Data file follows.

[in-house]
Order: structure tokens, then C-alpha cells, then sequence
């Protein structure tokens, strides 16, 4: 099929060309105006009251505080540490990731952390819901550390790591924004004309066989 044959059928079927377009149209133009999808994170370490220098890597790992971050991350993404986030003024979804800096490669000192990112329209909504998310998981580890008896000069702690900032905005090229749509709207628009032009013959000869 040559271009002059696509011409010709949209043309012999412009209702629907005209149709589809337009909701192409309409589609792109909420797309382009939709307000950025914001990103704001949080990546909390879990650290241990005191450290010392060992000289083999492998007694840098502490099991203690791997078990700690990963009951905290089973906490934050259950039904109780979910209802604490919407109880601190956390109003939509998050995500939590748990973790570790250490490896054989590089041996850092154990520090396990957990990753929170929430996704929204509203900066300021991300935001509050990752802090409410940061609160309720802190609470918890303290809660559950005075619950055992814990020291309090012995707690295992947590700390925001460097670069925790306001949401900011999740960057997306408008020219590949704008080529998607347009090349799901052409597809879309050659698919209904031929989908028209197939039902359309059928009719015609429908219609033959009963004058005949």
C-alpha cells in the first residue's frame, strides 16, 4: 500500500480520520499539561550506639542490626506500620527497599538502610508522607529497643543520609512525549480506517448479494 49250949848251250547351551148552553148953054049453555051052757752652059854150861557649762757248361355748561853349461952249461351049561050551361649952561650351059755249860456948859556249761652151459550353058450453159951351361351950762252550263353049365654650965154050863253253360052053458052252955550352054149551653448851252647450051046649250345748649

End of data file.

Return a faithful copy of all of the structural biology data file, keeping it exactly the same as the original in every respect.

[in-house]
Order: structure tokens, then C-alpha cells, then sequence
């Protein structure tokens, strides 16, 4: 099929060309105006009251505080540490990731952390819901550390790591924004004309066989 044959059928079927377009149209133009999808994170370490220098890597790992971050991350993404986030003024979804800096490669000192990112329209909504998310998981580890008896000069702690900032905005090229749509709207628009032009013959000869 040559271009002059696509011409010709949209043309012999412009209702629907005209149709589809337009909701192409309409589609792109909420797309382009939709307000950025914001990103704001949080990546909390879990650290241990005191450290010392060992000289083999492998007694840098502490099991203690791997078990700690990963009951905290089973906490934050259950039904109780979910209802604490919407109880601190956390109003939509998050995500939590748990973790570790250490490896054989590089041996850092154990520090396990957990990753929170929430996704929204509203900066300021991300935001509050990752802090409410940061609160309720802190609470918890303290809660559950005075619950055992814990020291309090012995707690295992947590700390925001460097670069925790306001949401900011999740960057997306408008020219590949704008080529998607347009090349799901052409597809879309050659698919209904031929989908028209197939039902359309059928009719015609429908219609033959009963004058005949």
C-alpha cells in the first residue's frame, strides 16, 4: 500500500480520520499539561550506639542490626506500620527497599538502610508522607529497643543520609512525549480506517448479494 49250949848251250547351551148552553148953054049453555051052757752652059854150861557649762757248361355748561853349461952249461351049561050551361649952561650351059755249860456948859556249761652151459550353058450453159951351361351950762252550263353049365654650965154050863253253360052053458052252955550352054149551653448851252647450051046649250345748649